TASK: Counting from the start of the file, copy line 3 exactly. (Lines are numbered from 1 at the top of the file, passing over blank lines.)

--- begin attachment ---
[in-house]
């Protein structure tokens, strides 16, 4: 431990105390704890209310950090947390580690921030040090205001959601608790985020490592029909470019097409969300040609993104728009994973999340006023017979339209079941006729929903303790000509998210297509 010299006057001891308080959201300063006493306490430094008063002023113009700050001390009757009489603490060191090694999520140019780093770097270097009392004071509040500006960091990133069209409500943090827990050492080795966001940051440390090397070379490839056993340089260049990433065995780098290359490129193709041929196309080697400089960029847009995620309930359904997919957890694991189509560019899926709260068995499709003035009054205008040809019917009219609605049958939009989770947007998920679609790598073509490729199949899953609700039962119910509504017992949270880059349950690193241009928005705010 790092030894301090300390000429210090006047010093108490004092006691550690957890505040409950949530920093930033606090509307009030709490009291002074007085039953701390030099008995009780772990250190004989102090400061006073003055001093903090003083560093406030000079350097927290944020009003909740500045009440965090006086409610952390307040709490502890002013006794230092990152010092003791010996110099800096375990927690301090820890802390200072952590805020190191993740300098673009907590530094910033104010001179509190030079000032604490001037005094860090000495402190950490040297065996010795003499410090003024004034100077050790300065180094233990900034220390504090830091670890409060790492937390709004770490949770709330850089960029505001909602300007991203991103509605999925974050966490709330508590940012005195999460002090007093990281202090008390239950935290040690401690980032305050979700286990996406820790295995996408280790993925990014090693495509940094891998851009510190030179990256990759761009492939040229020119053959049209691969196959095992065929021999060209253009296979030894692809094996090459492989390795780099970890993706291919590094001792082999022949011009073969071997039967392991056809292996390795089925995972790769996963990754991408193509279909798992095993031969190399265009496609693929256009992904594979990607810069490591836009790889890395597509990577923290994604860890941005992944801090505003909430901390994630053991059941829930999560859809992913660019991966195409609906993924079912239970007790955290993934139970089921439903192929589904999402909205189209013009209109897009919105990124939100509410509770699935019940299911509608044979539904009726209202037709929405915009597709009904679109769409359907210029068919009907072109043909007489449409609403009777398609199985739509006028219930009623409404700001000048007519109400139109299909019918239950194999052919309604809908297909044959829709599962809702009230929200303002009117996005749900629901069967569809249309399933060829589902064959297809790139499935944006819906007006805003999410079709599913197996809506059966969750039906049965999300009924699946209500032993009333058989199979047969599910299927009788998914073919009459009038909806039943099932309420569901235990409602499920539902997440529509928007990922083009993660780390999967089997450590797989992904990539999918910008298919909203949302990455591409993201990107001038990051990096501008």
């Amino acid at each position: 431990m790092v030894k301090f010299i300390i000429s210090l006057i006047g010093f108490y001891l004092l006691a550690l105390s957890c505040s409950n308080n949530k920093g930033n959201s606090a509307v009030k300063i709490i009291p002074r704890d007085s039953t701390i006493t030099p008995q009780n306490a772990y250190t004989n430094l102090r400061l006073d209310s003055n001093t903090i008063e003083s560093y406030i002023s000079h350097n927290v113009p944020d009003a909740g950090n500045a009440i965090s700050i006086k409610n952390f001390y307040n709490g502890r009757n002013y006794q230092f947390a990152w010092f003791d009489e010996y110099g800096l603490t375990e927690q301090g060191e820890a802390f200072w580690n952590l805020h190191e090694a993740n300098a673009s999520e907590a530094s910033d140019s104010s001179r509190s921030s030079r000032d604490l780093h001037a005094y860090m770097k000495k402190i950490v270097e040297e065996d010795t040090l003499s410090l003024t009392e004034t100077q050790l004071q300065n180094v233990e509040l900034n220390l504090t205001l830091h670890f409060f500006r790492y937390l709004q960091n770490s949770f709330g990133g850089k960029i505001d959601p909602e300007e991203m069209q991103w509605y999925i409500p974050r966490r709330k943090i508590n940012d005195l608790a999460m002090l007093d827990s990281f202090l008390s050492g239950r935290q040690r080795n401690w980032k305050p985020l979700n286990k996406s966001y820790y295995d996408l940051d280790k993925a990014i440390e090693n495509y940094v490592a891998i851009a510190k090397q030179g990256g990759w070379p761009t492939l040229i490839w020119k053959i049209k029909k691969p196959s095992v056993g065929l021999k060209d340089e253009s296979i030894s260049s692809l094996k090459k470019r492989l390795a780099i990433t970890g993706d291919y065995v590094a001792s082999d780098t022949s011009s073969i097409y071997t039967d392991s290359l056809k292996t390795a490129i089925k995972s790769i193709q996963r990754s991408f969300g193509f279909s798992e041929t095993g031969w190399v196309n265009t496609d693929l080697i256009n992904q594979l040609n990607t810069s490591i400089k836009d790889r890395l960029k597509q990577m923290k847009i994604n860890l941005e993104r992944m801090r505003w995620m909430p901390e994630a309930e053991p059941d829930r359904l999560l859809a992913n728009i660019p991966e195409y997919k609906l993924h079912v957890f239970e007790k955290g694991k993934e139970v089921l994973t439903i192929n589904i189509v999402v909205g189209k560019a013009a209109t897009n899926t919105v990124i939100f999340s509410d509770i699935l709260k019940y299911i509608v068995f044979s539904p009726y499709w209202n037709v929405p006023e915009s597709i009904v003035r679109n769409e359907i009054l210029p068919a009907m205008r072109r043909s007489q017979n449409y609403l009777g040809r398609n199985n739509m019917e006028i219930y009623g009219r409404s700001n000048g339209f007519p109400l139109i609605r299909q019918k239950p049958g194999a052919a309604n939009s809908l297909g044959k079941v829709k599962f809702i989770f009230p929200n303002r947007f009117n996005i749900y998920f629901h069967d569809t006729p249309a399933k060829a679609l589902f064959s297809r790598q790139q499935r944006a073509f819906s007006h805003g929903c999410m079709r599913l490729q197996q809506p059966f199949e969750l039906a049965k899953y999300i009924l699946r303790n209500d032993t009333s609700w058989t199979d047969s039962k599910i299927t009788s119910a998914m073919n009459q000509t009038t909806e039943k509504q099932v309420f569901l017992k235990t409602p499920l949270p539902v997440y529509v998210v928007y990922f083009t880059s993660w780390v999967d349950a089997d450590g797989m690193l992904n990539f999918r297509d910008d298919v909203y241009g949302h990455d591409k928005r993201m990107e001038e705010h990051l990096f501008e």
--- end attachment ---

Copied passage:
């Amino acid at each position: 431990m790092v030894k301090f010299i300390i000429s210090l006057i006047g010093f108490y001891l004092l006691a550690l105390s957890c505040s409950n308080n949530k920093g930033n959201s606090a509307v009030k300063i709490i009291p002074r704890d007085s039953t701390i006493t030099p008995q009780n306490a772990y250190t004989n430094l102090r400061l006073d209310s003055n001093t903090i008063e003083s560093y406030i002023s000079h350097n927290v113009p944020d009003a909740g950090n500045a009440i965090s700050i006086k409610n952390f001390y307040n709490g502890r009757n002013y006794q230092f947390a990152w010092f003791d009489e010996y110099g800096l603490t375990e927690q301090g060191e820890a802390f200072w580690n952590l805020h190191e090694a993740n300098a673009s999520e907590a530094s910033d140019s104010s001179r509190s921030s030079r000032d604490l780093h001037a005094y860090m770097k000495k402190i950490v270097e040297e065996d010795t040090l003499s410090l003024t009392e004034t100077q050790l004071q300065n180094v233990e509040l900034n220390l504090t205001l830091h670890f409060f500006r790492y937390l709004q960091n770490s949770f709330g990133g850089k960029i505001d959601p909602e300007e991203m069209q991103w509605y999925i409500p974050r966490r709330k943090i508590n940012d005195l608790a999460m002090l007093d827990s990281f202090l008390s050492g239950r935290q040690r080795n401690w980032k305050p985020l979700n286990k996406s966001y820790y295995d996408l940051d280790k993925a990014i440390e090693n495509y940094v490592a891998i851009a510190k090397q030179g990256g990759w070379p761009t492939l040229i490839w020119k053959i049209k029909k691969p196959s095992v056993g065929l021999k060209d340089e253009s296979i030894s260049s692809l094996k090459k470019r492989l390795a780099i990433t970890g993706d291919y065995v590094a001792s082999d780098t022949s011009s073969i097409y071997t039967d392991s290359l056809k292996t390795a490129i089925k995972s790769i193709q996963r990754s991408f969300g193509f279909s798992e041929t095993g031969w190399v196309n265009t496609d693929l080697i256009n992904q594979l040609n990607t810069s490591i400089k836009d790889r890395l960029k597509q990577m923290k847009i994604n860890l941005e993104r992944m801090r505003w995620m909430p901390e994630a309930e053991p059941d829930r359904l999560l859809a992913n728009i660019p991966e195409y997919k609906l993924h079912v957890f239970e007790k955290g694991k993934e139970v089921l994973t439903i192929n589904i189509v999402v909205g189209k560019a013009a209109t897009n899926t919105v990124i939100f999340s509410d509770i699935l709260k019940y299911i509608v068995f044979s539904p009726y499709w209202n037709v929405p006023e915009s597709i009904v003035r679109n769409e359907i009054l210029p068919a009907m205008r072109r043909s007489q017979n449409y609403l009777g040809r398609n199985n739509m019917e006028i219930y009623g009219r409404s700001n000048g339209f007519p109400l139109i609605r299909q019918k239950p049958g194999a052919a309604n939009s809908l297909g044959k079941v829709k599962f809702i989770f009230p929200n303002r947007f009117n996005i749900y998920f629901h069967d569809t006729p249309a399933k060829a679609l589902f064959s297809r790598q790139q499935r944006a073509f819906s007006h805003g929903c999410m079709r599913l490729q197996q809506p059966f199949e969750l039906a049965k899953y999300i009924l699946r303790n209500d032993t009333s609700w058989t199979d047969s039962k599910i299927t009788s119910a998914m073919n009459q000509t009038t909806e039943k509504q099932v309420f569901l017992k235990t409602p499920l949270p539902v997440y529509v998210v928007y990922f083009t880059s993660w780390v999967d349950a089997d450590g797989m690193l992904n990539f999918r297509d910008d298919v909203y241009g949302h990455d591409k928005r993201m990107e001038e705010h990051l990096f501008e």